In parallel to new regulations, a new market model has been in the project pipeline of market actors since 2016. Atrias, a platform that should simplify the data exchange on the market, has been repeatedly postponed since 2018, mostly due to moving regulatory specifications and heavy test phases requiring market-wide synchronization. This challenging regulatory context adds an additional barrier that discourages new market entrants.
Conclusion and recommendations
The energy retail business clearly is under pressure. The worrying symptoms are not new; more concerning is the fact that these symptoms are getting worse at a defining moment where all active market forces should be enabled and allowed to focus on the energy transition challenges we face.
It is the role of local authorities and regulators to ensure that the competitive environment is healthy across regions as well as to prevent additional pressure on retailers that have been in a survival mode for a couple of years. The recent acquisitions and the absence of new entrants demonstrate the challenge to survive in this market, where the capacity to invest and diversify to gain access to new sources of revenue is extremely difficult even for best-in-class players. Unattractive markets tend to chase investors away
So, what’s next? Several tracks can be explored, among which we recommend:
- The establishment of a national regulatory platform rationalizing and simplifying the regulatory framework and funneling market communications. The platform may offer impact assessment, communication, and data consolidation services to the different regulators while allowing them to further develop their own regulatory agendas.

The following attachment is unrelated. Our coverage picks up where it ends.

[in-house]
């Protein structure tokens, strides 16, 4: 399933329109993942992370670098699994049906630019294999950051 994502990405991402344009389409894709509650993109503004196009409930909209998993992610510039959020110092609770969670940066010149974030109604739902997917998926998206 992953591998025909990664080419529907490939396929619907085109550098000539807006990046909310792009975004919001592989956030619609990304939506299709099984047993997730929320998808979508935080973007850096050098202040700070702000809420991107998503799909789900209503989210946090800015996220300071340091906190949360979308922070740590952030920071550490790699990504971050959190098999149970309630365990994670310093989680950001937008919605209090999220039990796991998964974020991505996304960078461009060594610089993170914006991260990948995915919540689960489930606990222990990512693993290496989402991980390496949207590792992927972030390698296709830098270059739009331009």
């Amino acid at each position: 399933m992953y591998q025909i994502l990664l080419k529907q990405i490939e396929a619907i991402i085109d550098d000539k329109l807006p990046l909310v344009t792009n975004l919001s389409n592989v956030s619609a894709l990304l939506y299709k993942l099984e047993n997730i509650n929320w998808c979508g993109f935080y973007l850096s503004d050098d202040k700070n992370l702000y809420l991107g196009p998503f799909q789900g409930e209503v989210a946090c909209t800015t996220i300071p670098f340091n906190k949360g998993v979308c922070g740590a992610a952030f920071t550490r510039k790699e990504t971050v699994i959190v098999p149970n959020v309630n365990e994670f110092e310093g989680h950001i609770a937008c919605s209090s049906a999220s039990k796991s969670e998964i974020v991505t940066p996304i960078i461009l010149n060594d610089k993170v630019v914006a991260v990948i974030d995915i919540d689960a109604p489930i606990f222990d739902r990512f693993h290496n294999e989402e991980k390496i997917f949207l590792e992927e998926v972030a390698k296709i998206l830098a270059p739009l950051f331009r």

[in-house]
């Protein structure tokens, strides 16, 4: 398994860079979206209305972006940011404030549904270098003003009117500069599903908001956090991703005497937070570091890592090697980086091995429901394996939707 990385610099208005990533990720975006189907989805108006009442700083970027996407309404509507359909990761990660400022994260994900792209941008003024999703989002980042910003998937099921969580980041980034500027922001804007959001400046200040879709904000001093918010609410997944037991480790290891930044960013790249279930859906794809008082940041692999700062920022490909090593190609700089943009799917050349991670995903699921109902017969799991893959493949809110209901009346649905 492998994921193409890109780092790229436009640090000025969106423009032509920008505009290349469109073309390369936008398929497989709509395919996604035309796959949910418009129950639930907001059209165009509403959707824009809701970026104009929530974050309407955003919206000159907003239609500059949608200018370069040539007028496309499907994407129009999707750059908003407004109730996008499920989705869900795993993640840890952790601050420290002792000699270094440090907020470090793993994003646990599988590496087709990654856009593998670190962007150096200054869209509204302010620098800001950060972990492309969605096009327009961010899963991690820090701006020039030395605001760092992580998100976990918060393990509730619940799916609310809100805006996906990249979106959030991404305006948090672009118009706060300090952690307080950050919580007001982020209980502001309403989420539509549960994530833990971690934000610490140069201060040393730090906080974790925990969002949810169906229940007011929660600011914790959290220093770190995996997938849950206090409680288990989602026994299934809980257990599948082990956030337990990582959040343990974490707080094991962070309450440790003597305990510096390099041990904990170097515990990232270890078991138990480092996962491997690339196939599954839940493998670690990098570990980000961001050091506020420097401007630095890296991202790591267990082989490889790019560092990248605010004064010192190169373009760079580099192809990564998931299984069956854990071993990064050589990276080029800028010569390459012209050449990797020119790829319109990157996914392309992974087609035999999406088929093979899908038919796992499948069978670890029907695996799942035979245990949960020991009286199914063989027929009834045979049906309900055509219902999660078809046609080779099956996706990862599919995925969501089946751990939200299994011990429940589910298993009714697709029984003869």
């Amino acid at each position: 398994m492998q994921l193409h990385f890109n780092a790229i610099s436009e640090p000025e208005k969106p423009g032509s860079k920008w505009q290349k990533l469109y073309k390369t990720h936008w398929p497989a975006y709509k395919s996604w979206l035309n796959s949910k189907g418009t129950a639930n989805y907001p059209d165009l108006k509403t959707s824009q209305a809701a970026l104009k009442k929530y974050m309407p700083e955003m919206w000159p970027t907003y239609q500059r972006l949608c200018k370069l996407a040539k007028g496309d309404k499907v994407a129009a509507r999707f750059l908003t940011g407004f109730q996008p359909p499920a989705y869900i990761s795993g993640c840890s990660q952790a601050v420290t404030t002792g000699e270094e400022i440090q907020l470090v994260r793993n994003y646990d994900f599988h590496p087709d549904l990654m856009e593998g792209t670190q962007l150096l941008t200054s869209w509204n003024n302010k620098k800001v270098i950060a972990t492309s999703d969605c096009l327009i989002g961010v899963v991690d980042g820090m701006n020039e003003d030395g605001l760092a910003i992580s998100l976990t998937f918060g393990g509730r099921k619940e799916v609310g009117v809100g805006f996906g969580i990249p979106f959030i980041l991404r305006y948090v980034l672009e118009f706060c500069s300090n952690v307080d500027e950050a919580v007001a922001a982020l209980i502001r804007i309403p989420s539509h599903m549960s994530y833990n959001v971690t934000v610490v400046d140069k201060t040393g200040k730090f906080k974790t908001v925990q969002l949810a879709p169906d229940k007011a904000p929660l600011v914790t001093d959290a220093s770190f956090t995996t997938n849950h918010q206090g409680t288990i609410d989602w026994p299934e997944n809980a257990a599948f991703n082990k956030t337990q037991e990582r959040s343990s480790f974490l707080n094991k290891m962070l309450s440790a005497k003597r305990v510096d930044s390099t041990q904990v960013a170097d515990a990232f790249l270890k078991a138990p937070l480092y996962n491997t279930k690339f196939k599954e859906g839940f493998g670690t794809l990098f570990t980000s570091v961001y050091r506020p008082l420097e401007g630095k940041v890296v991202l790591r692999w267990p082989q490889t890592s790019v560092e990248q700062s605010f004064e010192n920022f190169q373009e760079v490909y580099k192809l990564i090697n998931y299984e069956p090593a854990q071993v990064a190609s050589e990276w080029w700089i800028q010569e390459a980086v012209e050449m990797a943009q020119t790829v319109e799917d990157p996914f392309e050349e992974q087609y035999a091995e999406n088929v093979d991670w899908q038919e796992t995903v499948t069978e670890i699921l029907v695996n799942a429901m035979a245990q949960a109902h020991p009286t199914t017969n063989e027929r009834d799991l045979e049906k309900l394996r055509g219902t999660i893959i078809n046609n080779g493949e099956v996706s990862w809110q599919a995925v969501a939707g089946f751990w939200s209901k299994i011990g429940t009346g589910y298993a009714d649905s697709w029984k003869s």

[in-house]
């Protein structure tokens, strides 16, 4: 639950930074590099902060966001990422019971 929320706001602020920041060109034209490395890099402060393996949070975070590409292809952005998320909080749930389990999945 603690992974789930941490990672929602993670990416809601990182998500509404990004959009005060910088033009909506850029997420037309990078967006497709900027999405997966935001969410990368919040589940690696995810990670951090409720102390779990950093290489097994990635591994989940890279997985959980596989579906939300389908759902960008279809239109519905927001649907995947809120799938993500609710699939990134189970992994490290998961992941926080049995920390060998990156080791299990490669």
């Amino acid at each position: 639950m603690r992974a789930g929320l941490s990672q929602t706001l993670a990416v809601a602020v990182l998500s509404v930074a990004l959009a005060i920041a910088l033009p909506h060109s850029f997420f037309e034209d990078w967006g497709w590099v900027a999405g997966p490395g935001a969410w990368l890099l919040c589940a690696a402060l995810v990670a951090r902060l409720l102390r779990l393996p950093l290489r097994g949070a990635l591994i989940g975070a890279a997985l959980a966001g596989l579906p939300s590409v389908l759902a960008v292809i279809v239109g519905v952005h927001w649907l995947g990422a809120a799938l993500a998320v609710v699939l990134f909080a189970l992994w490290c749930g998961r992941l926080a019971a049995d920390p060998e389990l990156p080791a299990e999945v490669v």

- The reinforcement of market consultation mechanisms with a stronger representation of market players, customer associations, and energy-intensive industries. Facilitation of the ecosystem must enable an appropriate degree of freedom to enable the market to do its job, which is to enable and stimulate the energy transition by creating a sufficiently attractive context for doing business.
- The definition of a strategy for procuring additional and alternative sources of flexibility (e.g., distributed energy flexibility from large assets but also from residential and industrial clients). Again, all energy players, and mainly network operators, would need to explore together what actions and incentives can be made available to all market participants.
Of course, additional efforts from energy retailers are necessary as well to improve their operational excellence through digitalization and lean processes with the objective to reach better annual results. But overall, there is a clear need for everybody (the regulator(s), the government(s), and the public and private stakeholders) to sit around the table together and to ensure the Belgian market remains attractive for their own sakes as well as for the sake of the energy transition.